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Lively, witty, and fun
on May 9, 2005
Founding Fathers are hot stuff these days. Benjamin Franklin, with two major bios in the past three years (Morgan and Isaacson) and re-publication of others by H.W. Brands and Gordon Wood, may be the hottest. Into this crowd wades Stacy Schiff, whose elegant and witty biography of Vera Nabokov won a 2000 Pulitzer (and whose previous bio of Saint-Exupéry garnered a nomination). Why step from uncommon byways onto a crowded boulevard?
Happily, Schiff's breezy, cosmopolitan, but never superficial style is excellently suited to the open-minded satirist and scientist, and a tale that reads like a cruel farce. _A Great Improvisation_ focuses on just eight years of Franklin's 84-year life, starting in 1776 when he was sent to Paris by the Continental Congress at the age of 70 to get France into the war. Fortunately, France regarded Franklin as a celebrity genius, which was more than many of his colleagues back home in Congress thought of him.
Franklin was "honest, but not too honest, which qualifies in France as a failure of imagination." He could "indulge in the ingenious and wholly specious argument, a staple of French conversation." His defense of French admiral d'Estaing was "a shining tribute to benevolent ignorance. (And one that happened accidentally to be accurate.)" Surrounded by spies, he had papers and money stolen. The other Americans in Paris squabbled endlessly with one another, accusing the French of deceit and intrigue even more than the British. Franklin's co-commissioner, Arthur Lee, "was ideally suited for the mission in every way save for his personality, which was rancid."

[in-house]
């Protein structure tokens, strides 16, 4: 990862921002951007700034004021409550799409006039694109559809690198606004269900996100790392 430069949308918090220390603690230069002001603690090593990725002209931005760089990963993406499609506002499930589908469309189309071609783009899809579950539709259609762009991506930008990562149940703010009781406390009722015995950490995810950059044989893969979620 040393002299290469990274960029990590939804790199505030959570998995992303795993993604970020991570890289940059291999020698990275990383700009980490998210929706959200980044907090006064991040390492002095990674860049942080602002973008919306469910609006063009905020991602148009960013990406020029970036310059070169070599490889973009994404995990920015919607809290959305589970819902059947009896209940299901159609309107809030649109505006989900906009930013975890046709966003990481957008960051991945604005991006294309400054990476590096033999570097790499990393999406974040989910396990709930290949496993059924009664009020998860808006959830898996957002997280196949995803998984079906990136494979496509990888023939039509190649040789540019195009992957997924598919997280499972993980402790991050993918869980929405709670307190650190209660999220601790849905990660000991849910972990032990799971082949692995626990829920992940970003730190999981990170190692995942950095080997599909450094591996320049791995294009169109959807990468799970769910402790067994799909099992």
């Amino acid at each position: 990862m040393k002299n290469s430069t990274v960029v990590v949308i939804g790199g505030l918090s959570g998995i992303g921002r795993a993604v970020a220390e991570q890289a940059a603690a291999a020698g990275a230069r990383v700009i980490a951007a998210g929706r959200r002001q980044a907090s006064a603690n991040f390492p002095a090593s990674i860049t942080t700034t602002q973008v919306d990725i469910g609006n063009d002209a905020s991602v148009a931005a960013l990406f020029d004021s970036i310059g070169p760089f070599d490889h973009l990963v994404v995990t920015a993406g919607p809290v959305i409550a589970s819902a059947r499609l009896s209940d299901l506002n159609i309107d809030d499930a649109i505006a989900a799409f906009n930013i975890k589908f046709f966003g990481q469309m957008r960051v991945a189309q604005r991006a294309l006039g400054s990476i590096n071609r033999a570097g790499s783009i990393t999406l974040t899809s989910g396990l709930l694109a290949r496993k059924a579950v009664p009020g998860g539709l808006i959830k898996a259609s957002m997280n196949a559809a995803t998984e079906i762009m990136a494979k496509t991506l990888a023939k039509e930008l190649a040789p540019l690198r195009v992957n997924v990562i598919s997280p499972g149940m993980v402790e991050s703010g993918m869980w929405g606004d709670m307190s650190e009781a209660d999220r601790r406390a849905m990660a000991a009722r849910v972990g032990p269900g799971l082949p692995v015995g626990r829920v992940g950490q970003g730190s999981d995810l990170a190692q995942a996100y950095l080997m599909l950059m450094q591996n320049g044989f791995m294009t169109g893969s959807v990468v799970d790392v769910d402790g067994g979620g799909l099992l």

Poor trans-Atlantic communications enabled the Paris delegation's enemies to poison Congress against them, especially Franklin, who risked censure several times. He also was beset by psoriasis boils, gout and bladder stones. Schiff does not neglect Franklin's poor relations with much of his family, and his flirtations with French ladies, widowed and married. It's a wonder it all came out so well. Not a little of the credit goes to Franklin's skill as "a natural diplomat, genial and ruthless." When he was "rebuffed, he played hard to get"!
France ended up backing the colonies' successful revolution with men, arms, ships, and aid that would be worth $13 billion today. Americans who carp about Gallic "ingratitude" for their 1940s rescue might consider whether we were paying a 160-year-old debt.
With writing this good, it's startling to encounter a false note: more than once, Schiff uses "adverse" when "averse" is the word she wants. The book also shows rare but regrettable signs of sloppy editing. Franklin's grandson Temple is said to be 18 upon their arrival in Paris in mid 1777, but thirty pages and five months later he is 17. The news of Burgoyne's capture as a prisoner after the Battle of Saratoga is reported to hit Paris on Dec. 4, 1778, which is a year late.
Nevertheless, Schiff handles a broad array of characters and events with élan. Her book reads like a spirited production by Merchant-Ivory.